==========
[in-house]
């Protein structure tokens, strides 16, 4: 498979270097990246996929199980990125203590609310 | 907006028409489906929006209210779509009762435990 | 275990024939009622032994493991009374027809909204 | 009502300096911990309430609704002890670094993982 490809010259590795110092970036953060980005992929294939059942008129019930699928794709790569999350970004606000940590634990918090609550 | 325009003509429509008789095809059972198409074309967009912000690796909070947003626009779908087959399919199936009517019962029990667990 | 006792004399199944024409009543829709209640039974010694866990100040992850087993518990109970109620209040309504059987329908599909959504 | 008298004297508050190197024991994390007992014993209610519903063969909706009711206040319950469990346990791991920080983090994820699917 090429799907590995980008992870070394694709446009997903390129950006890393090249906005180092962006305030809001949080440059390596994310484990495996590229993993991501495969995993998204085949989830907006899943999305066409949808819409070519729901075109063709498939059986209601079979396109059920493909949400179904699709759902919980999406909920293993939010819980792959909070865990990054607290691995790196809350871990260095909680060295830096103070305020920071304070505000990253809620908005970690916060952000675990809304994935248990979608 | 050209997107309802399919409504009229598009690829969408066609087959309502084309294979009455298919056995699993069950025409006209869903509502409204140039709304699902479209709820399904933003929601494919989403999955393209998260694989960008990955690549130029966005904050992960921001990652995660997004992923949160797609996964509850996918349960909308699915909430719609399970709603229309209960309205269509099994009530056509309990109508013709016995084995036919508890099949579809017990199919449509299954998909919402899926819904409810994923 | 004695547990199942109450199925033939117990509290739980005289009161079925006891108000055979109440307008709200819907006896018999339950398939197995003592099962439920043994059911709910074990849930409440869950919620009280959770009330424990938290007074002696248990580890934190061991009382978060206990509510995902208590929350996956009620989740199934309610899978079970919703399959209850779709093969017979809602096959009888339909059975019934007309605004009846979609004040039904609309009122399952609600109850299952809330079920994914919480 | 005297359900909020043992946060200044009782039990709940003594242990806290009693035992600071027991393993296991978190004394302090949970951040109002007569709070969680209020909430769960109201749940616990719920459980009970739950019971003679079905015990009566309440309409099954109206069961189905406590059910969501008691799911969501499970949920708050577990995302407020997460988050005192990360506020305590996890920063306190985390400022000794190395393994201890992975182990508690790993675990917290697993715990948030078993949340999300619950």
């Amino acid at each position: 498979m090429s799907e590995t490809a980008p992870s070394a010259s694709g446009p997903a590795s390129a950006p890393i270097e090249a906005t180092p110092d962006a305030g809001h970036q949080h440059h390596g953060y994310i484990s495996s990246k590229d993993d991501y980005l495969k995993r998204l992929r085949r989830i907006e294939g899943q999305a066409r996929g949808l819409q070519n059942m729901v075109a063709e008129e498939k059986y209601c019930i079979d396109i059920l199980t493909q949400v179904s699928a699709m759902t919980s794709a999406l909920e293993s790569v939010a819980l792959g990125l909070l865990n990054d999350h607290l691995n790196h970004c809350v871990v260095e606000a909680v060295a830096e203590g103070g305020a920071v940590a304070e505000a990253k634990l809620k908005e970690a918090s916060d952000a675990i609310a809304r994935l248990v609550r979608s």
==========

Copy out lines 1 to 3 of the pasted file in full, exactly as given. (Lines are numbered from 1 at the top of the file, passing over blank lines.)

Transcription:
[in-house]
């Protein structure tokens, strides 16, 4: 498979270097990246996929199980990125203590609310 | 907006028409489906929006209210779509009762435990 | 275990024939009622032994493991009374027809909204 | 009502300096911990309430609704002890670094993982 490809010259590795110092970036953060980005992929294939059942008129019930699928794709790569999350970004606000940590634990918090609550 | 325009003509429509008789095809059972198409074309967009912000690796909070947003626009779908087959399919199936009517019962029990667990 | 006792004399199944024409009543829709209640039974010694866990100040992850087993518990109970109620209040309504059987329908599909959504 | 008298004297508050190197024991994390007992014993209610519903063969909706009711206040319950469990346990791991920080983090994820699917 090429799907590995980008992870070394694709446009997903390129950006890393090249906005180092962006305030809001949080440059390596994310484990495996590229993993991501495969995993998204085949989830907006899943999305066409949808819409070519729901075109063709498939059986209601079979396109059920493909949400179904699709759902919980999406909920293993939010819980792959909070865990990054607290691995790196809350871990260095909680060295830096103070305020920071304070505000990253809620908005970690916060952000675990809304994935248990979608 | 050209997107309802399919409504009229598009690829969408066609087959309502084309294979009455298919056995699993069950025409006209869903509502409204140039709304699902479209709820399904933003929601494919989403999955393209998260694989960008990955690549130029966005904050992960921001990652995660997004992923949160797609996964509850996918349960909308699915909430719609399970709603229309209960309205269509099994009530056509309990109508013709016995084995036919508890099949579809017990199919449509299954998909919402899926819904409810994923 | 004695547990199942109450199925033939117990509290739980005289009161079925006891108000055979109440307008709200819907006896018999339950398939197995003592099962439920043994059911709910074990849930409440869950919620009280959770009330424990938290007074002696248990580890934190061991009382978060206990509510995902208590929350996956009620989740199934309610899978079970919703399959209850779709093969017979809602096959009888339909059975019934007309605004009846979609004040039904609309009122399952609600109850299952809330079920994914919480 | 005297359900909020043992946060200044009782039990709940003594242990806290009693035992600071027991393993296991978190004394302090949970951040109002007569709070969680209020909430769960109201749940616990719920459980009970739950019971003679079905015990009566309440309409099954109206069961189905406590059910969501008691799911969501499970949920708050577990995302407020997460988050005192990360506020305590996890920063306190985390400022000794190395393994201890992975182990508690790993675990917290697993715990948030078993949340999300619950």
């Amino acid at each position: 498979m090429s799907e590995t490809a980008p992870s070394a010259s694709g446009p997903a590795s390129a950006p890393i270097e090249a906005t180092p110092d962006a305030g809001h970036q949080h440059h390596g953060y994310i484990s495996s990246k590229d993993d991501y980005l495969k995993r998204l992929r085949r989830i907006e294939g899943q999305a066409r996929g949808l819409q070519n059942m729901v075109a063709e008129e498939k059986y209601c019930i079979d396109i059920l199980t493909q949400v179904s699928a699709m759902t919980s794709a999406l909920e293993s790569v939010a819980l792959g990125l909070l865990n990054d999350h607290l691995n790196h970004c809350v871990v260095e606000a909680v060295a830096e203590g103070g305020a920071v940590a304070e505000a990253k634990l809620k908005e970690a918090s916060d952000a675990i609310a809304r994935l248990v609550r979608s």